Archive for the ‘urban planning’ Category

Harvey Molotch’s “The City as Growth Machine”

Thursday, November 12th, 2015

This is sociologist Harvey Molotch: like a handsomer Munch from Homicide: Life on the Street
“A city and, more generally, any locality, is conceived as the areal expression of the interests of some land-based elite.”

Harvey Molotch‘s seminal 1976 article “The City as Growth Machine”—which is still applicable today—just happened to be published the same year of the UN Habitat Conference on Settlements that took place in Vancouver (and is the subject of my upcoming book).

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The Tudor house, colonialism, white gold and toothache

Tuesday, October 20th, 2015

“This is why we love the Tudor period so much, because it’s the age of discovery, and there’s a sense that anything was possible.”

“Discovery”? That’s one way of putting it.  This BBC documentary, Hidden Killers of the Tudor Home, outlines how the sudden change in house architecture and lifestyle in the Tudor era for the middling rich—merchants and yeoman farmers—was made possible by merchant trade with conquered colonies.

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Gastown poster – 1960s or 1970s style

Saturday, July 4th, 2015

Because of my research on a 1976 event, people keep bringing me things from that general era. Thanks to my friend Resi for finding this in her mother’s house and bringing it to me yesterday. Not only is this Vancouver neighbourhood nearby to me (and now gentrified many times over), the map shows the Gastown Wax Museum where I worked many a summer in Vancouver, though its sign seems to be on the wrong building.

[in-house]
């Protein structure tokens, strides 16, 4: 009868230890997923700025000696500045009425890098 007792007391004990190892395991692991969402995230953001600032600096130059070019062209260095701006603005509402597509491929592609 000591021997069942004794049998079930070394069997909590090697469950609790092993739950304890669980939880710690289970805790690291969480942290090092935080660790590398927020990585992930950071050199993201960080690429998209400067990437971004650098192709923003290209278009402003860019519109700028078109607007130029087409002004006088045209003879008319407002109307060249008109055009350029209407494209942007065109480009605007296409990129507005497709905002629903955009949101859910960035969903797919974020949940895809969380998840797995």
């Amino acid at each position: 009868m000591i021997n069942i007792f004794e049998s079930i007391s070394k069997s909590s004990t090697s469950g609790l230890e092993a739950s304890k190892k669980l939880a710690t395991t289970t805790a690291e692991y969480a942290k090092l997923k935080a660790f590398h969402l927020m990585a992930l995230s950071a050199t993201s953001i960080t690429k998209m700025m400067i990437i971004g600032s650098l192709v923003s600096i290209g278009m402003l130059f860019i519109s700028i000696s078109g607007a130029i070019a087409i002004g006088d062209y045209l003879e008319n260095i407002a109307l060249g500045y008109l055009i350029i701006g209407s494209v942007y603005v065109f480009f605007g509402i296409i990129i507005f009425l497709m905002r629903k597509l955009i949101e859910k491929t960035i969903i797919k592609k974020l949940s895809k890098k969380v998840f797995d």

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Murder Murder

Tuesday, April 28th, 2015

Apparently this is not a renegade settler war party, it’s a new “bloodgrass” band from Sudbury in Northern Ontario called Murder Murder.  You can listen to their banjo-esque non-Northern-Ontario-ish neo-bluegrass murdery numbers at the link above.

Music aside—and the imported Appalachia sound is a whole other issue—here I’m just going to look at their fashion, promotion and visuals.

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Craigslist: “For Sale: Vancouver City Hall. Cash only, please. No Questions asked.”

Monday, April 6th, 2015


Ha ha. Sadly, this Craigslist ad was quickly taken down, but not before lots of us took  screenshots and copied the text (a friend uploaded it to her Facebook).

The ad only lasted only 23 hours. Someone must have flagged it. Considering that it only went up on Easter Sunday and was taken down Easter Monday, some City Hall employee or Vision Vancouver party functionary must be pretty vigilant.

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Post-mortem on the old Eaton’s building: an interview with Cesar Pelli

Monday, March 2nd, 2015

The TD Bank building and Eaton’s building by Cesar Pelli, photo © Michael de Courcy, mid-1970s

This is not a true post-mortem, since Cesar Pelli‘s 1973 Eaton’s building has not actually been demolished—and how rare it is to be able to say that in Vancouver, now one of North America’s capitals of demolition.

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